Black man exonerated 47 years after being found guilty of rape: ‘I can finally breathe’

Vietnam war veteran Leonard Mack had to live with the longest-standing wrongful conviction in US history

Maroosha Muzaffar
Wednesday 06 September 2023 09:05 BST
Leonard Mack breaks down while speaking with the media following his exoneration 47 years after he was found guilty of rape in 1976. Screengrab
Leonard Mack breaks down while speaking with the media following his exoneration 47 years after he was found guilty of rape in 1976. Screengrab (Eyewitness News ABC7NY / YouTube)

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Louise Thomas

Louise Thomas


The wrongful conviction of a Black man for rape was reversed nearly five decades later in what is said to be the longest-standing wrongful conviction in US history.

Leonard Mack, now 72 years old, was formally exonerated on Tuesday after being convicted of rape and two counts of criminal possession of a weapon in March 1976.

Thanks to new DNA evidence brought forward by the Innocence Project, in collaboration with the Westchester County District Attorney’s Conviction Review Unit, Mr Mack has now been declared innocent of the crime.

The non-profit, along with the government agency, conducted new DNA testing on evidence from the crime scene as part of a post-conviction investigation.

This testing conclusively demonstrated Mr Mack to not be the perpetrator of the crime for which he was wrongfully convicted. “Mr Mack’s wrongful conviction is the longest to be overturned based on new DNA evidence known to the Innocence Project,” the non-profit said in an article on its website.

“Now the truth has come to light and I can finally breathe. I am finally free,” Mr Mack said.

The DNA profile generated from the evidence was entered into both the state and local DNA databases, leading to a positive match. Reports said the real assailant, identified through this database search, has confessed to committing the crime that occurred in New York.

“This exoneration confirms that wrongful convictions are not only harmful to the wrongly convicted but also make us all less safe,” Westchester County district attorney Miriam E Rocah said in a statement.

“Today, indisputable DNA evidence proves that Leonard Mack is innocent. Nearly five decades later, he finally has some measure of justice,” said Mary-Kathryn Smith, one of Mr Mack’s Innocence Project attorneys.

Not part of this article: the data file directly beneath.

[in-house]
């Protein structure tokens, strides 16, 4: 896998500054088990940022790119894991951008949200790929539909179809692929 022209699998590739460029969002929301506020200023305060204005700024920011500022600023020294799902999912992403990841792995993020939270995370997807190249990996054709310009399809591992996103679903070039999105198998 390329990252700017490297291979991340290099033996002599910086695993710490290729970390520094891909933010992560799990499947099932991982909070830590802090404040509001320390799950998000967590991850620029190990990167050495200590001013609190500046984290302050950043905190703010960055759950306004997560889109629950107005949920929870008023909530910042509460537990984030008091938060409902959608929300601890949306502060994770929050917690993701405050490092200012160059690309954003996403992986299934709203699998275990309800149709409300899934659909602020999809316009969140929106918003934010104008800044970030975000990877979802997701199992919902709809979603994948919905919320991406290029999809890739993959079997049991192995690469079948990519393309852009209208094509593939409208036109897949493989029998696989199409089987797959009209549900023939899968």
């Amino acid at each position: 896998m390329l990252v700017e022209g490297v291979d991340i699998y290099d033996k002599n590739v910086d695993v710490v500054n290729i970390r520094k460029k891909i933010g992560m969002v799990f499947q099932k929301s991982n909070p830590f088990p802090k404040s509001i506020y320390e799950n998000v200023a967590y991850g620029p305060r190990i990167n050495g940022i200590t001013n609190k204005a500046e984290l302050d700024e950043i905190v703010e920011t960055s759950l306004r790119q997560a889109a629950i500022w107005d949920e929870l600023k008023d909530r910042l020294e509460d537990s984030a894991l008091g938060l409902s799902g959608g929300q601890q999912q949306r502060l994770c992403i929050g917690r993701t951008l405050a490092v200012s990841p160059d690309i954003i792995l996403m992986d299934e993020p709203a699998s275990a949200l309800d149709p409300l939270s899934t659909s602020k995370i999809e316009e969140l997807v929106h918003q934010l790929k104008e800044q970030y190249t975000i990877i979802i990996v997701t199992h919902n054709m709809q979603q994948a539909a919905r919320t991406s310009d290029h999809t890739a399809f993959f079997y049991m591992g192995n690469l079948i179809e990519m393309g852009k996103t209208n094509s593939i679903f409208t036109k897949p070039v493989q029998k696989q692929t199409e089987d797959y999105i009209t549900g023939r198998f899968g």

“Mr Mack’s resilience and strength is why this day has finally come.”

Mr Mack served seven and a half years in prison.

“Today has been a long time coming,” he was quoted as saying by the Innocence Project.

“I lost seven-and-a-half years of my life in prison for a crime I did not commit. I have lived with this injustice hanging over my head for almost 50 years.”

Mr Mack has been living in South Carolina with his wife for 21 years and is a Vietnam war veteran.

On 22 May 1975, in Greenburgh, New York, police stopped Mr Mack approximately two and a half hours after an incident in which two teenage girls were accosted as they walked home from school.

During the incident, one of the teenagers was raped, while the other managed to escape and sought help at a nearby school where a teacher promptly alerted the police. The attack took place in a predominantly white neighbourhood and the Greenburgh police department had issued a description of a suspect, specifying a Black male in his early twenties.

Despite having an appearance distinct from the suspect while driving through the neighbourhood at the time – including different clothing and an alibi to support his innocence – Mr Mack was apprehended and taken to a police station for questioning.

The Innocence Project said racial bias was a factor in the police zeroing in on Mr Mack as he “fit the description” of the suspect, despite substantial evidence to the contrary.

While just 13.6 per cent of the American population identify as Black, they account for 53 per cent of the 3,200 exonerations listed in the National Registry of Exonerations according to its 2022 report called Race and Wrongful Convictions in the United States.

Black Americans are seven times more likely than their white counterparts to be wrongfully convicted of serious crimes, the Innocence Project said.

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